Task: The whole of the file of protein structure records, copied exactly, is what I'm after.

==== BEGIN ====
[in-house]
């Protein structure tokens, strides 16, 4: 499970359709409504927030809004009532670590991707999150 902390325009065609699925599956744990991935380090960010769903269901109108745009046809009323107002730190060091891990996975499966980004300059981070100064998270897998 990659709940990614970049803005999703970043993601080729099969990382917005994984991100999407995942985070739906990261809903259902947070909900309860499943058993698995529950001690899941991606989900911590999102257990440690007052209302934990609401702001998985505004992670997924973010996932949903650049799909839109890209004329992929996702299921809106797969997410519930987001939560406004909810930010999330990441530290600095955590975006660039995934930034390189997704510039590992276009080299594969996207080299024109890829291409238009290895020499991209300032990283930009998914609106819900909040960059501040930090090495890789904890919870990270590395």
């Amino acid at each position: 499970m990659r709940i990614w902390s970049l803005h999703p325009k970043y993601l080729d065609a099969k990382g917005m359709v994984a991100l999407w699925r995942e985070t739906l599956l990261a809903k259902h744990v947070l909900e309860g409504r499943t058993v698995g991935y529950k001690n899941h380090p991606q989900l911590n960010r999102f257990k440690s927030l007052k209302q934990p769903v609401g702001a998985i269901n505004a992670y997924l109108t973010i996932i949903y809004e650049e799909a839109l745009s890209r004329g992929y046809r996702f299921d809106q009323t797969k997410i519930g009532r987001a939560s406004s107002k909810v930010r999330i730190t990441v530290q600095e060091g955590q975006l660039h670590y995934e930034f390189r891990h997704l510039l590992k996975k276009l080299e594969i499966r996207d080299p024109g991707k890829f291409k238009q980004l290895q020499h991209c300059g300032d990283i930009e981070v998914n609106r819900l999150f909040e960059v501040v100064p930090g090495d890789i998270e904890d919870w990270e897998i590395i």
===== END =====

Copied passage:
[in-house]
């Protein structure tokens, strides 16, 4: 499970359709409504927030809004009532670590991707999150 902390325009065609699925599956744990991935380090960010769903269901109108745009046809009323107002730190060091891990996975499966980004300059981070100064998270897998 990659709940990614970049803005999703970043993601080729099969990382917005994984991100999407995942985070739906990261809903259902947070909900309860499943058993698995529950001690899941991606989900911590999102257990440690007052209302934990609401702001998985505004992670997924973010996932949903650049799909839109890209004329992929996702299921809106797969997410519930987001939560406004909810930010999330990441530290600095955590975006660039995934930034390189997704510039590992276009080299594969996207080299024109890829291409238009290895020499991209300032990283930009998914609106819900909040960059501040930090090495890789904890919870990270590395």
């Amino acid at each position: 499970m990659r709940i990614w902390s970049l803005h999703p325009k970043y993601l080729d065609a099969k990382g917005m359709v994984a991100l999407w699925r995942e985070t739906l599956l990261a809903k259902h744990v947070l909900e309860g409504r499943t058993v698995g991935y529950k001690n899941h380090p991606q989900l911590n960010r999102f257990k440690s927030l007052k209302q934990p769903v609401g702001a998985i269901n505004a992670y997924l109108t973010i996932i949903y809004e650049e799909a839109l745009s890209r004329g992929y046809r996702f299921d809106q009323t797969k997410i519930g009532r987001a939560s406004s107002k909810v930010r999330i730190t990441v530290q600095e060091g955590q975006l660039h670590y995934e930034f390189r891990h997704l510039l590992k996975k276009l080299e594969i499966r996207d080299p024109g991707k890829f291409k238009q980004l290895q020499h991209c300059g300032d990283i930009e981070v998914n609106r819900l999150f909040e960059v501040v100064p930090g090495d890789i998270e904890d919870w990270e897998i590395i």